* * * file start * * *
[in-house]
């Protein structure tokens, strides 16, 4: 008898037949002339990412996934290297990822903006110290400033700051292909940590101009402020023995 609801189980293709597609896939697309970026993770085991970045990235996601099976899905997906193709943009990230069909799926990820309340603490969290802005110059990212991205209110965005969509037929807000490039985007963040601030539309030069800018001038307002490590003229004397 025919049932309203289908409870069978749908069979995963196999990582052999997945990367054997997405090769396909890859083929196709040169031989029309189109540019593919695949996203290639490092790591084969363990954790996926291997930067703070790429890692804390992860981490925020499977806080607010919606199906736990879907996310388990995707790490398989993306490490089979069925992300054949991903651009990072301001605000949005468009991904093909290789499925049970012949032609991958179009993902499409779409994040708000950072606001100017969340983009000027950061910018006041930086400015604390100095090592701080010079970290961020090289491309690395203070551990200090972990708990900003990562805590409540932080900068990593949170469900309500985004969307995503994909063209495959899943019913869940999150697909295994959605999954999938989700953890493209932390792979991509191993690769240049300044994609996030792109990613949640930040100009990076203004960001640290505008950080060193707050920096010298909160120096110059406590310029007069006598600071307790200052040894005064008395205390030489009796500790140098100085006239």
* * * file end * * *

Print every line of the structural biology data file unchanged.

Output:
[in-house]
């Protein structure tokens, strides 16, 4: 008898037949002339990412996934290297990822903006110290400033700051292909940590101009402020023995 609801189980293709597609896939697309970026993770085991970045990235996601099976899905997906193709943009990230069909799926990820309340603490969290802005110059990212991205209110965005969509037929807000490039985007963040601030539309030069800018001038307002490590003229004397 025919049932309203289908409870069978749908069979995963196999990582052999997945990367054997997405090769396909890859083929196709040169031989029309189109540019593919695949996203290639490092790591084969363990954790996926291997930067703070790429890692804390992860981490925020499977806080607010919606199906736990879907996310388990995707790490398989993306490490089979069925992300054949991903651009990072301001605000949005468009991904093909290789499925049970012949032609991958179009993902499409779409994040708000950072606001100017969340983009000027950061910018006041930086400015604390100095090592701080010079970290961020090289491309690395203070551990200090972990708990900003990562805590409540932080900068990593949170469900309500985004969307995503994909063209495959899943019913869940999150697909295994959605999954999938989700953890493209932390792979991509191993690769240049300044994609996030792109990613949640930040100009990076203004960001640290505008950080060193707050920096010298909160120096110059406590310029007069006598600071307790200052040894005064008395205390030489009796500790140098100085006239």